There's an integral ${\int\limits_{t_1}^{t_2}}(\frac{\partial{L}}{\partial{q}}{\delta}q+\frac{\partial{L}}{\partial{v}}{\delta}v)dt=0$. [1.]

$ {\delta}v={\frac{d{\delta}q}{dt}}$ [2.]

I should get $ [\frac{\partial{L}}{\partial{v}}{\delta}q]_{t_1}^{t_2}+{\int\limits_{t_1}^{t_2}}(\frac{\partial{L}}{\partial{q}}-\frac{d}{dt}\frac{\partial{L}}{\partial{v}}){\delta}q dt = 0$ [3.] from [1.] using integration by parts and [2.], but I don't know how exactly should I calculate it. This is taken from Landau's and Lifshitz's "Mechanics" more precisely Chapter I, §2.


Given $$ \int_{t_1}^{t_2}\textrm{d}t\,\left(\frac{\partial L}{\partial q}\,\delta q + \frac{\partial L}{\partial v}\,\delta v \right)= \int_{t_1}^{t_2}\textrm{d}t\,\left(\frac{\partial L}{\partial q}\,\delta q\right) + \int_{t_1}^{t_2}\textrm{d}t\,\left(\frac{\partial L}{\partial v}\,\frac{d}{dt}\delta q \right) $$ then the second contribution on the right hand side can be re-written as $$ \int_{t_1}^{t_2}\textrm{d}t\,\left(\frac{\partial L}{\partial v}\,\frac{d}{dt}\delta q \right) = \int_{t_1}^{t_2}\textrm{d}t\,\left(\frac{d}{dt}\left(\frac{\partial L}{\partial v} \delta q\right)-\delta q\frac{d}{dt}\left(\frac{\partial L}{\partial v} \right) \right). $$ The first piece can be integrated out, being a total derivative, and the second one can be grouped together with the first overall contribution.

P. S. My personal experience is to never read Landau & Lifshitz's to learn from.

  • $\begingroup$ I agree with the last sentence! $\endgroup$ – Soba noodles Sep 22 '15 at 21:34
  • 4
    $\begingroup$ In my opinion, Landau & Lifshitz's start being useful after you have learnt from another book. $\endgroup$ – gented Sep 22 '15 at 22:24
  • $\begingroup$ Yes, the material is thoroughly presented, but not in a pedagogical manner. I didn't really clarify what I agreed with, but it seems we're both thinking the same. $\endgroup$ – Soba noodles Sep 22 '15 at 22:27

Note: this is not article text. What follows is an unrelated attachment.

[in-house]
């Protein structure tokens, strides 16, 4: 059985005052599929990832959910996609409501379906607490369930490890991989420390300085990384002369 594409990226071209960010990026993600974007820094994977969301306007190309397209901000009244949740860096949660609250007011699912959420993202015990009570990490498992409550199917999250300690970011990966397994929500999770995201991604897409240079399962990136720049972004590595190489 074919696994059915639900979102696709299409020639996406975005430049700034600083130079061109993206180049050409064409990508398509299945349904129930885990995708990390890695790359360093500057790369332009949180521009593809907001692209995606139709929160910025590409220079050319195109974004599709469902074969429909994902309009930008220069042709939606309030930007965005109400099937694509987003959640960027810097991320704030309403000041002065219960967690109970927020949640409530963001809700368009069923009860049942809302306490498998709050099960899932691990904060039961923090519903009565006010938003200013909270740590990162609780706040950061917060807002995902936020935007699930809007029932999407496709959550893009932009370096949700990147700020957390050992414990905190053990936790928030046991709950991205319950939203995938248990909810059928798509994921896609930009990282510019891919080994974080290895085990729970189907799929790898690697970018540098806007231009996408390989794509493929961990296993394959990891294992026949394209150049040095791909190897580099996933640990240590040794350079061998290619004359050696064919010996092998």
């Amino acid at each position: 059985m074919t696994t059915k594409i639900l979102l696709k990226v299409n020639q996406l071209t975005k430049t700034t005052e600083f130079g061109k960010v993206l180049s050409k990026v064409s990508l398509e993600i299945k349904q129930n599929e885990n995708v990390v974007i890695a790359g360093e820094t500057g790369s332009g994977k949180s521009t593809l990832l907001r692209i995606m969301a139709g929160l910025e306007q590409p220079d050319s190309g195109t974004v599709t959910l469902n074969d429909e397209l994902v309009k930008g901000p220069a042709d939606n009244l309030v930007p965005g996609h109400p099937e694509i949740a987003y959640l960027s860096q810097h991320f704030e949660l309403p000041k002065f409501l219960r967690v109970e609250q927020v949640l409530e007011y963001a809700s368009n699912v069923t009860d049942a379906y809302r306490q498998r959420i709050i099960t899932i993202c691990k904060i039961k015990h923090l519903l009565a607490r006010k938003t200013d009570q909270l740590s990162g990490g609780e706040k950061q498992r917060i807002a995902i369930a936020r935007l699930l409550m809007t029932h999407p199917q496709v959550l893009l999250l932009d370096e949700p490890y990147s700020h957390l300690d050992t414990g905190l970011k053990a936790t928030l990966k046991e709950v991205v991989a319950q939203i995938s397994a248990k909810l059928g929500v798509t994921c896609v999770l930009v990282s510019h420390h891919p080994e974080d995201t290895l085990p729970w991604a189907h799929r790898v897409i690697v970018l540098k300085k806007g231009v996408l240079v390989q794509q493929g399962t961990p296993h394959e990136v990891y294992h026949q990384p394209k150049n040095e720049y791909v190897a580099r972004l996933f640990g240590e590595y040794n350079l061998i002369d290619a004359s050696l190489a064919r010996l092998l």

• $\begingroup$ @gented Hello, I'm a 12th grader, I know Newtonian and Picked Landau and Lifshitz to learn Lagrangian Mechanics. So, I'm having the same bit of confusion every time. So, can you make me understand How $$\int \limits_{t_1}^{t_2} \left ( \frac{\partial L}{\partial v} \frac d {dt} \delta q \right)dt = \int \left ( \frac d {dt} \left ( \frac{\partial L}{\partial v} \delta q \right)- \delta q \frac d {dt} \left ( \frac{\partial L}{\partial v} \right) \right)dt$$ As far I know, integration with parts is $$\int a db = ab - \int b da$$ isnt it? Any help is appericiated! $\endgroup$ – user208739 Apr 7 '19 at 15:05

Partial integration is employed only for the second term in (1): $$\underset{{t}_{1}}{\overset{{t}_{2}}{\int }}\frac{\partial L}{\partial v}\delta v=\underset{{t}_{1}}{\overset{{t}_{2}}{\int }}\frac{d}{dt}\left(\frac{\partial L}{\partial v}\delta q\right)dt-\underset{{t}_{1}}{\overset{{t}_{2}}{\int }}\left(\frac{d}{dt}\frac{\partial L}{\partial v}\right)\delta qdt$$ The first term comes out as $$\frac{\partial L}{\partial v}\delta {q|}_{{t}_{1}}^{{t}_{2}},$$ the second one is left under the integral.


Your Answer

By clicking “Post Your Answer”, you agree to our terms of service, privacy policy and cookie policy

Not the answer you're looking for? Browse other questions tagged or ask your own question.